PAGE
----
Other research has found effects in the opposite direction. Burkey and Obeng’s, 2004, analysis of 303 intersections in Greensboro, North Carolina, over a 57-month period found a 40-percent increase in total crash rates resulting from increases in the number of rear-end crashes, sideswipes, and collisions involving cars turning left on the same roadway. They found no decrease in severe crashes (those that included fatal, disabling, and nondisabling injuries) and a 40- to 50-percent increase in possible-injury crashes (those reported in police records as possibly causing injury). Another study examined seven years of data from camera programs in five jurisdictions in Virginia and found a significant 18-percent increase in injury crashes (Garber et al., 2007). In addition, another group of researchers replicated a frequently cited study by Retting and Kyrychenko, 2002, found no significant effect at the p = 0.05 level, and concluded the original authors had incorrectly reported a reduction in crashes after the installation of red-light cameras (Large, Orban, and Pracht, 2008).
A recent meta-analysis found favorable results for red-light cameras only in studies with weaker research designs (Erke, Goldenbeld, and Vaa, 2009). Results of the meta-analysis showed a 15-percent increase in total crashes, a 40-percent increase in rear-end collisions, and a 10-percent decrease in right-angle crashes, although none of these results was significant. The author concluded that red-light cameras may have limited effectiveness; however, others have countered that their analyses overweighted non–peer-reviewed studies (Lund, Kyrychenko, and Retting, 2009).
The studies reviewed used a variety of methodologies, data sources, time periods, comparisons, and metrics to reach their conclusions, so it is difficult to compare them directly. However, it does seem that it is premature to conclude that red-light cameras have been widely found to be highly effective.
Effectiveness of red-light cameras can be measured in a variety of ways. Common measures include the number or rate of collisions, right-angle crashes, and red-light violations at monitored intersections, as well as measures of crash severity. Studies have also used the number of red-light–running citations as a metric.
Costs will be based on equipment choices, operational and administrative characteristics of the program, and arrangements with contractors. Cameras may be purchased, leased, or installed and maintained by contractors for a negotiated fee ([FHWA and NHTSA, 2008]). In 2001, [35-mm wet-film] red-light cameras cost about $50,000 to $60,000 to purchase and $25,000 to install. Monthly operating costs were about $5,000 [per camera system] ([Maccubbin, Staples, and Salwin, 2001]). (UNC Highway Safety Research Center, 2011, p. 3-13)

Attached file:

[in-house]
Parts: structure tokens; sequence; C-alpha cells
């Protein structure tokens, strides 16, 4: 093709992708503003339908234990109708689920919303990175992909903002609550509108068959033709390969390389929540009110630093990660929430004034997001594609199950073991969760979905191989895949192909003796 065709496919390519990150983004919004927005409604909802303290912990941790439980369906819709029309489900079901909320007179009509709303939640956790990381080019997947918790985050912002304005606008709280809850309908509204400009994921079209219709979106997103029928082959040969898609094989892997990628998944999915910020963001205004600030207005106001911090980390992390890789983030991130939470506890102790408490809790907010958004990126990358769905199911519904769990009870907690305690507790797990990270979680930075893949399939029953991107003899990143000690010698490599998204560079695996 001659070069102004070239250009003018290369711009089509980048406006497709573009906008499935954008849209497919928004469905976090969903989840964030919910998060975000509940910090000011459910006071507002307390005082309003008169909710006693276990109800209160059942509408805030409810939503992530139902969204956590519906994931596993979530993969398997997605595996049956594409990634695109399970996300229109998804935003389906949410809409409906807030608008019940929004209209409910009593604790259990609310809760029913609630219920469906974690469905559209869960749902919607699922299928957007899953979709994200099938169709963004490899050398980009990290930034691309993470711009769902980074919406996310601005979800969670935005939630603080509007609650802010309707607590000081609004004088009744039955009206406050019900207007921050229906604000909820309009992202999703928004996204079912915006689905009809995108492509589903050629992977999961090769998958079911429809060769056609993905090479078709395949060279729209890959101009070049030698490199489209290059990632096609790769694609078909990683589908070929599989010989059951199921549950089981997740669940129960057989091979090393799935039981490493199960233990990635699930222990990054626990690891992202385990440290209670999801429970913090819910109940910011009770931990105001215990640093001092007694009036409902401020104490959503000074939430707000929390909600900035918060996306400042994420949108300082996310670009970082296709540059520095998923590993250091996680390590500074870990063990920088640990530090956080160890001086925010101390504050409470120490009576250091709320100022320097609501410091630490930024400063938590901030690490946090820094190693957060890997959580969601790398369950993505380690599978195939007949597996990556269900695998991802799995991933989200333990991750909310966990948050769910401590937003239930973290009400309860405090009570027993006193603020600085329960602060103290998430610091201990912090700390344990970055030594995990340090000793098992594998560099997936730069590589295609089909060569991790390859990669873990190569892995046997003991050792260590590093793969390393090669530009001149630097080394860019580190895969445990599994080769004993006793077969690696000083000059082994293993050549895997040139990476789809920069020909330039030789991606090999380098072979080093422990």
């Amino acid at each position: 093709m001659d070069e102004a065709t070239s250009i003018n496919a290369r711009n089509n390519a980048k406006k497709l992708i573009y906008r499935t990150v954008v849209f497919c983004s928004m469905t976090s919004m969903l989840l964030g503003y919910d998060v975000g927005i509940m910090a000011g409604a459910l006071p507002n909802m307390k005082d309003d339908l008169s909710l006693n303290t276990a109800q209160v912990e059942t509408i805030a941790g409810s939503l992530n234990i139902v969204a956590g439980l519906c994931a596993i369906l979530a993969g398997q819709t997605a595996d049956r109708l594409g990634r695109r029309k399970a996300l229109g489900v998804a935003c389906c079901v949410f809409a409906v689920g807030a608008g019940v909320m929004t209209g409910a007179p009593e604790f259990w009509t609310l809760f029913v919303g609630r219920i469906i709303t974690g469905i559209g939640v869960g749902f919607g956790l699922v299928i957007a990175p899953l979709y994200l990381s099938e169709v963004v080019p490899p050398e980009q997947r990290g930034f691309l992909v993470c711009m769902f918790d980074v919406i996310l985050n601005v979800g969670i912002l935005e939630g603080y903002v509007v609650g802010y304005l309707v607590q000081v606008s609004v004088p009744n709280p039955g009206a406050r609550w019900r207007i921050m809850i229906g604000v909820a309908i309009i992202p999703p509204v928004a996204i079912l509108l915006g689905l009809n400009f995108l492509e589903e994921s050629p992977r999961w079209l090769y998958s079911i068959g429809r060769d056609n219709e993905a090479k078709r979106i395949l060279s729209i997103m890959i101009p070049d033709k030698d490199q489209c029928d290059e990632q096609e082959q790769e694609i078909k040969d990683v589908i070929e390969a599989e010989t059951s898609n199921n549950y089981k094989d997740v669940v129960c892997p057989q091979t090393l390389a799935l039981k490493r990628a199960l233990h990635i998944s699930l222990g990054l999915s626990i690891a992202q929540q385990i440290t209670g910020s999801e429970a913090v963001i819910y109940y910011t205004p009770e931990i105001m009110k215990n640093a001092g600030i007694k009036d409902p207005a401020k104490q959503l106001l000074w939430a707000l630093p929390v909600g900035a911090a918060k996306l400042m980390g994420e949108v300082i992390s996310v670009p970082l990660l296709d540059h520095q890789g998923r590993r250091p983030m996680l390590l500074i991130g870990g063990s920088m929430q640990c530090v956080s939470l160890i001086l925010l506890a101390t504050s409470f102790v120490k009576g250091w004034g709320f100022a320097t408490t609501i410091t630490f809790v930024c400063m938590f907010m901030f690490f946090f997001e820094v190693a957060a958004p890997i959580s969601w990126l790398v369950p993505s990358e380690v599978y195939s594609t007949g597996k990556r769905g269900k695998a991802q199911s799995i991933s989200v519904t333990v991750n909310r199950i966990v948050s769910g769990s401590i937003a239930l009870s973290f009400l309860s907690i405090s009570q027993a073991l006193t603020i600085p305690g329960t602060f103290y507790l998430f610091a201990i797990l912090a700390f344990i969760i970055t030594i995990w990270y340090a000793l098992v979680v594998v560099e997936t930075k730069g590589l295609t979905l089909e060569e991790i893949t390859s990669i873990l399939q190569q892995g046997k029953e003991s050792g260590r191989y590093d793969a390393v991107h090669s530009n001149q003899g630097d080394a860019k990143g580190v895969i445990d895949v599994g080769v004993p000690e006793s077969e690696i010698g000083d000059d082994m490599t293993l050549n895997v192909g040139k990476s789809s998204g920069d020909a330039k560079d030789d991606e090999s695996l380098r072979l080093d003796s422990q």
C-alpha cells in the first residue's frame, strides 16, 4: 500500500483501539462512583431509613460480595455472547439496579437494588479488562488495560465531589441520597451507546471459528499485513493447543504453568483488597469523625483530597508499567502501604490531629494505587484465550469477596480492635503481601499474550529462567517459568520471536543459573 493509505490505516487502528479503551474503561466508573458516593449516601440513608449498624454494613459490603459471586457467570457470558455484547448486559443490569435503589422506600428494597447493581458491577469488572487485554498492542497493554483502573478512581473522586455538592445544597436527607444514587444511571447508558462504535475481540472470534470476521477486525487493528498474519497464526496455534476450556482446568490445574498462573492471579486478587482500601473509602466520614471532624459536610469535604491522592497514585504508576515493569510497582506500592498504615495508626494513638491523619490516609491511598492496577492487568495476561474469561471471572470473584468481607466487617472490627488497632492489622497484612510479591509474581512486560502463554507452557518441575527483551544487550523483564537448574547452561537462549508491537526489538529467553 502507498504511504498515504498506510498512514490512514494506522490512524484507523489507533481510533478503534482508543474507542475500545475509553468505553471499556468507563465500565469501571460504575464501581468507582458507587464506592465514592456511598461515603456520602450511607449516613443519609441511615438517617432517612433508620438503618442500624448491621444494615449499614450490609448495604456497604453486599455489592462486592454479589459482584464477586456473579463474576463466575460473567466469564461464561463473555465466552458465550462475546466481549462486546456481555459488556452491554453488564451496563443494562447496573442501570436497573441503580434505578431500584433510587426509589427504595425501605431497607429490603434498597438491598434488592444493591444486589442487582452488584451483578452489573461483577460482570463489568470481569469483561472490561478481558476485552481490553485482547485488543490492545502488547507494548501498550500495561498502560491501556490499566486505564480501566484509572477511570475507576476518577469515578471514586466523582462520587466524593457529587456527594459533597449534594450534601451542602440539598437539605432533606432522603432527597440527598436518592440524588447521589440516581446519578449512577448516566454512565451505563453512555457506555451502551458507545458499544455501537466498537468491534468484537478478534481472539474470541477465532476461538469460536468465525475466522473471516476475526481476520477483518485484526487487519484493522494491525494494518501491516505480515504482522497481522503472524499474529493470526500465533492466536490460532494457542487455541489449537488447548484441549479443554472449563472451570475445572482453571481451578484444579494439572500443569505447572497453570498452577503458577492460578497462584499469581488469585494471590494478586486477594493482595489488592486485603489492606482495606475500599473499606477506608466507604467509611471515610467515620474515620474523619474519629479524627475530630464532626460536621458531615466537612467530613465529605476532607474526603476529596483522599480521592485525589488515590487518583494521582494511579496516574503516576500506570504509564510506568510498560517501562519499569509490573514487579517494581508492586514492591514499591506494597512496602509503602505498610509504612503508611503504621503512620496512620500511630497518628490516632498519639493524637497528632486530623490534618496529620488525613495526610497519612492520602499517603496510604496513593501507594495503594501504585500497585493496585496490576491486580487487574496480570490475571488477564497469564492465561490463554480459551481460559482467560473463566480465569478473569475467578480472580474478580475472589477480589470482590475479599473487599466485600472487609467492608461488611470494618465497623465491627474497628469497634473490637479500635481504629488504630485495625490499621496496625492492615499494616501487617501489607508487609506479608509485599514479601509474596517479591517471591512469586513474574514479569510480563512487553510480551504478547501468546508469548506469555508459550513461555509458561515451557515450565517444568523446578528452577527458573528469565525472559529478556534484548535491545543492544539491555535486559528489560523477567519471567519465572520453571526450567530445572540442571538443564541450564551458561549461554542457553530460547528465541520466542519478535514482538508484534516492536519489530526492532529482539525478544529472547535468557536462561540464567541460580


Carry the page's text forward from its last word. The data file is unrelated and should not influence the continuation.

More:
A standard digital camera system costs $100,000 for the equipment and installation; information on operating costs for the digital system was not reported (Maccubbin, Staples, and Salwin, 2001).
Most jurisdictions contract with private vendors to install and maintain the cameras and use a substantial portion of the income from red-light citations to cover program costs. Speed camera costs probably are similar. (UNC Highway Safety Research Center, 2011, pp. 3-13–3-14)
However, most red-light cameras and speed cameras are separate systems; one camera does not enforce both violations.
Time to Implement
Once any necessary legislation is enacted, automated enforcement programs generally require four to six months to plan, publicize, and implement.
Many jurisdictions using automated enforcement are in States with laws authorizing its use. Some States permit automated enforcement without a specific State law. A few States prohibit or restrict some forms of automated enforcement ([GHSA, 2014c]; [IIHS, 2014b]). See NCUTLO [National Committee on Uniform Traffic Laws and Ordinances] (2004) for a model automated enforcement law. (UNC Highway Safety Research Center, 2011, p. 3-14)
Public surveys typically show strong support for red-light cameras and somewhat weaker support for speed cameras ([IIHS, 2014a]; NHTSA, 2004). Support appears highest in jurisdictions that have implemented red-light or speed cameras. However, efforts to institute automated enforcement often are opposed by people who believe that speed or red-light cameras intrude on individual privacy or are an inappropriate extension of law enforcement authority. They also may be opposed if they are viewed as revenue generators rather than methods for improving safety. Per citation payment arrangements to private contractors should be avoided to reduce the appearance of conflicts of interest (FHWA, 2005). (UNC Highway Safety Research Center, 2011, p. 3-14)
Although a recent report by Madsen and Baxandall, 2011, noted that such practices are less common, contracts may still link revenue to citations through a predetermined proportion of revenue; a variable proportion of revenues based on timeliness of fine collection, quotas, and volume-based payments; and surcharges from fine alternatives, such as traffic school.
“State courts have consistently supported the constitutionality of automated enforcement” (UNC Highway Safety Research Center, 2011, p. 3-14).
“More research is needed to shed light on spillover effects (positive or negative) of automated enforcement programs” (UNC Highway Safety Research Center, 2011, p. 3-14). In addition, drivers may start to avoid monitored intersections and increase traffic on neighboring streets.
This UNC report forms the basis of our series of fact sheets. Although, for most fact sheets, our team has relied on UNC’s overall effectiveness assessment, for this intervention, we have located studies that appear to contradict the UNC ratings. Automated enforcement received five of five stars, indicating “demonstrated to be effective by several high-quality evaluations with consistent results.”
Originally published by CDC.gov